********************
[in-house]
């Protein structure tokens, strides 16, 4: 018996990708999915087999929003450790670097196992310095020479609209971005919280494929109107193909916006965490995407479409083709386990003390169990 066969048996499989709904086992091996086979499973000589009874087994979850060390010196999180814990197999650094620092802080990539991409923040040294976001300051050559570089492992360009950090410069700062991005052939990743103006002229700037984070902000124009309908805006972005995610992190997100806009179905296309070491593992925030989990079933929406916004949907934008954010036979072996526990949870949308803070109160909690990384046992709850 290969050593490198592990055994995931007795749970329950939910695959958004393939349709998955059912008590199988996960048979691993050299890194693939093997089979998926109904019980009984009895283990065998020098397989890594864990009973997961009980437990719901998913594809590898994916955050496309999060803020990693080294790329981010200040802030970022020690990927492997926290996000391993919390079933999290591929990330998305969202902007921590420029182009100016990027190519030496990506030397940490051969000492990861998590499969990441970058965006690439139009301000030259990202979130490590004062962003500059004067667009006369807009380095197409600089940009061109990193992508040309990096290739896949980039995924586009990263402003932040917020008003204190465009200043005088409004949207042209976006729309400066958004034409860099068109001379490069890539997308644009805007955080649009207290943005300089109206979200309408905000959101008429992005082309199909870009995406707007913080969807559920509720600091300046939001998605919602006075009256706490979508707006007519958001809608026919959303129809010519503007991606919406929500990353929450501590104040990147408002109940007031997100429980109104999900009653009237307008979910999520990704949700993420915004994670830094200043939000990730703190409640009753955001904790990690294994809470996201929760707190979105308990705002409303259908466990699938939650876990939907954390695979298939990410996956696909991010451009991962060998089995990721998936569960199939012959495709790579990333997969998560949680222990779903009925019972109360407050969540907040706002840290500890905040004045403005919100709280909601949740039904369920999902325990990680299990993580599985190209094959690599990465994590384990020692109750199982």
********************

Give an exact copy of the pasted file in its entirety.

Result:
[in-house]
């Protein structure tokens, strides 16, 4: 018996990708999915087999929003450790670097196992310095020479609209971005919280494929109107193909916006965490995407479409083709386990003390169990 066969048996499989709904086992091996086979499973000589009874087994979850060390010196999180814990197999650094620092802080990539991409923040040294976001300051050559570089492992360009950090410069700062991005052939990743103006002229700037984070902000124009309908805006972005995610992190997100806009179905296309070491593992925030989990079933929406916004949907934008954010036979072996526990949870949308803070109160909690990384046992709850 290969050593490198592990055994995931007795749970329950939910695959958004393939349709998955059912008590199988996960048979691993050299890194693939093997089979998926109904019980009984009895283990065998020098397989890594864990009973997961009980437990719901998913594809590898994916955050496309999060803020990693080294790329981010200040802030970022020690990927492997926290996000391993919390079933999290591929990330998305969202902007921590420029182009100016990027190519030496990506030397940490051969000492990861998590499969990441970058965006690439139009301000030259990202979130490590004062962003500059004067667009006369807009380095197409600089940009061109990193992508040309990096290739896949980039995924586009990263402003932040917020008003204190465009200043005088409004949207042209976006729309400066958004034409860099068109001379490069890539997308644009805007955080649009207290943005300089109206979200309408905000959101008429992005082309199909870009995406707007913080969807559920509720600091300046939001998605919602006075009256706490979508707006007519958001809608026919959303129809010519503007991606919406929500990353929450501590104040990147408002109940007031997100429980109104999900009653009237307008979910999520990704949700993420915004994670830094200043939000990730703190409640009753955001904790990690294994809470996201929760707190979105308990705002409303259908466990699938939650876990939907954390695979298939990410996956696909991010451009991962060998089995990721998936569960199939012959495709790579990333997969998560949680222990779903009925019972109360407050969540907040706002840290500890905040004045403005919100709280909601949740039904369920999902325990990680299990993580599985190209094959690599990465994590384990020692109750199982």